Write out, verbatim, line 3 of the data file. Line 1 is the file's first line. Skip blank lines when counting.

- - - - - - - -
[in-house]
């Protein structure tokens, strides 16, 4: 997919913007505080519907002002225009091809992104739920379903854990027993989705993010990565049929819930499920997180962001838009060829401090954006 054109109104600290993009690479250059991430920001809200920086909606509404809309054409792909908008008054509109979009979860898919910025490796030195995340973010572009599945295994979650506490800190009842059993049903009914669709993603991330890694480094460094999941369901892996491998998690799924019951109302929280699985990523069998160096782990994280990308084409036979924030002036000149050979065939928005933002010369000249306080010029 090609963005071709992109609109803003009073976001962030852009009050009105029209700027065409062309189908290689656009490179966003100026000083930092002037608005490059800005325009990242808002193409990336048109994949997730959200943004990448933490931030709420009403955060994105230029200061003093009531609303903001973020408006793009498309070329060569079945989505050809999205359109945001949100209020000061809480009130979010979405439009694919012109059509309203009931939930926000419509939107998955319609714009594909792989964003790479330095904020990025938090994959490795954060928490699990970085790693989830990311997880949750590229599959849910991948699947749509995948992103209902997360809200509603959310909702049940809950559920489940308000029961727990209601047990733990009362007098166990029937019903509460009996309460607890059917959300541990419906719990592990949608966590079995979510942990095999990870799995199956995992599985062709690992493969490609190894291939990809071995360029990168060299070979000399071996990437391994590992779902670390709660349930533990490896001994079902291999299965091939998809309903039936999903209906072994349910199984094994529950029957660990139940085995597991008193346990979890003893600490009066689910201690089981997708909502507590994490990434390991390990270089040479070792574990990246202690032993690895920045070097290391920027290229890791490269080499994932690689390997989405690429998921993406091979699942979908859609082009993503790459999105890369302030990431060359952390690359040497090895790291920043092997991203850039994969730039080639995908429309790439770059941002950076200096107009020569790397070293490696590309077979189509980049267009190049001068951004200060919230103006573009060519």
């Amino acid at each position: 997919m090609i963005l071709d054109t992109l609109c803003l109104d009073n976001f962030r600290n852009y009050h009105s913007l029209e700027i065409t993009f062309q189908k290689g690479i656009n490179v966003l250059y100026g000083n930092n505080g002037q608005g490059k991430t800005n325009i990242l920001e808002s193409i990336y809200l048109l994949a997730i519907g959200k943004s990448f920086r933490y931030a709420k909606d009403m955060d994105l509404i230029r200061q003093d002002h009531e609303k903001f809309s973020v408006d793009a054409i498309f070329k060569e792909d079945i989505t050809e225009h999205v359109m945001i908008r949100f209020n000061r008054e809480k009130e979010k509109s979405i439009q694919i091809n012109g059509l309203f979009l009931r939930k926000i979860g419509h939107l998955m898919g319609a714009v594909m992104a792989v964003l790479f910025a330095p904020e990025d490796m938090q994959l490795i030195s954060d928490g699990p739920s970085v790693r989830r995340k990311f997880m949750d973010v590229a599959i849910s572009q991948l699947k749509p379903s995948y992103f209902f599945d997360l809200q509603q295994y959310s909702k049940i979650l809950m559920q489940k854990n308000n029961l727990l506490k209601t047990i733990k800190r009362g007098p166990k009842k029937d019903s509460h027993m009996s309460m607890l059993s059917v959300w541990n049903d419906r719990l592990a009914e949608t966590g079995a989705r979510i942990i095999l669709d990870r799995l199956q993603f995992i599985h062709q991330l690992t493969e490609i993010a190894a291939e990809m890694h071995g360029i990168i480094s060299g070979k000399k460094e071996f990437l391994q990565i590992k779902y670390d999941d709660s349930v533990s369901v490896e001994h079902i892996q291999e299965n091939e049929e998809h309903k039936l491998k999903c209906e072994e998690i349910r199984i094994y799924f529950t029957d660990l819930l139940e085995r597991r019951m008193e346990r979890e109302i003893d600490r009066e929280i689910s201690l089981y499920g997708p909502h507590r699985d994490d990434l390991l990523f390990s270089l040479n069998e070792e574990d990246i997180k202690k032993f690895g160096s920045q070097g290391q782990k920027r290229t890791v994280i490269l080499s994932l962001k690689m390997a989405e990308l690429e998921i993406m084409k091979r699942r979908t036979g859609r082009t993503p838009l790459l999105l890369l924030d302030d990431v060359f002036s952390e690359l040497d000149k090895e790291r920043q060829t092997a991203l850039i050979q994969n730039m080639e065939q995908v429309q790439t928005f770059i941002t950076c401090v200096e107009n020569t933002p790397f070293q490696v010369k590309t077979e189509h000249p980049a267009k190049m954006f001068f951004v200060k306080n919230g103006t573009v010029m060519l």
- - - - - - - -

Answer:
């Amino acid at each position: 997919m090609i963005l071709d054109t992109l609109c803003l109104d009073n976001f962030r600290n852009y009050h009105s913007l029209e700027i065409t993009f062309q189908k290689g690479i656009n490179v966003l250059y100026g000083n930092n505080g002037q608005g490059k991430t800005n325009i990242l920001e808002s193409i990336y809200l048109l994949a997730i519907g959200k943004s990448f920086r933490y931030a709420k909606d009403m955060d994105l509404i230029r200061q003093d002002h009531e609303k903001f809309s973020v408006d793009a054409i498309f070329k060569e792909d079945i989505t050809e225009h999205v359109m945001i908008r949100f209020n000061r008054e809480k009130e979010k509109s979405i439009q694919i091809n012109g059509l309203f979009l009931r939930k926000i979860g419509h939107l998955m898919g319609a714009v594909m992104a792989v964003l790479f910025a330095p904020e990025d490796m938090q994959l490795i030195s954060d928490g699990p739920s970085v790693r989830r995340k990311f997880m949750d973010v590229a599959i849910s572009q991948l699947k749509p379903s995948y992103f209902f599945d997360l809200q509603q295994y959310s909702k049940i979650l809950m559920q489940k854990n308000n029961l727990l506490k209601t047990i733990k800190r009362g007098p166990k009842k029937d019903s509460h027993m009996s309460m607890l059993s059917v959300w541990n049903d419906r719990l592990a009914e949608t966590g079995a989705r979510i942990i095999l669709d990870r799995l199956q993603f995992i599985h062709q991330l690992t493969e490609i993010a190894a291939e990809m890694h071995g360029i990168i480094s060299g070979k000399k460094e071996f990437l391994q990565i590992k779902y670390d999941d709660s349930v533990s369901v490896e001994h079902i892996q291999e299965n091939e049929e998809h309903k039936l491998k999903c209906e072994e998690i349910r199984i094994y799924f529950t029957d660990l819930l139940e085995r597991r019951m008193e346990r979890e109302i003893d600490r009066e929280i689910s201690l089981y499920g997708p909502h507590r699985d994490d990434l390991l990523f390990s270089l040479n069998e070792e574990d990246i997180k202690k032993f690895g160096s920045q070097g290391q782990k920027r290229t890791v994280i490269l080499s994932l962001k690689m390997a989405e990308l690429e998921i993406m084409k091979r699942r979908t036979g859609r082009t993503p838009l790459l999105l890369l924030d302030d990431v060359f002036s952390e690359l040497d000149k090895e790291r920043q060829t092997a991203l850039i050979q994969n730039m080639e065939q995908v429309q790439t928005f770059i941002t950076c401090v200096e107009n020569t933002p790397f070293q490696v010369k590309t077979e189509h000249p980049a267009k190049m954006f001068f951004v200060k306080n919230g103006t573009v010029m060519l």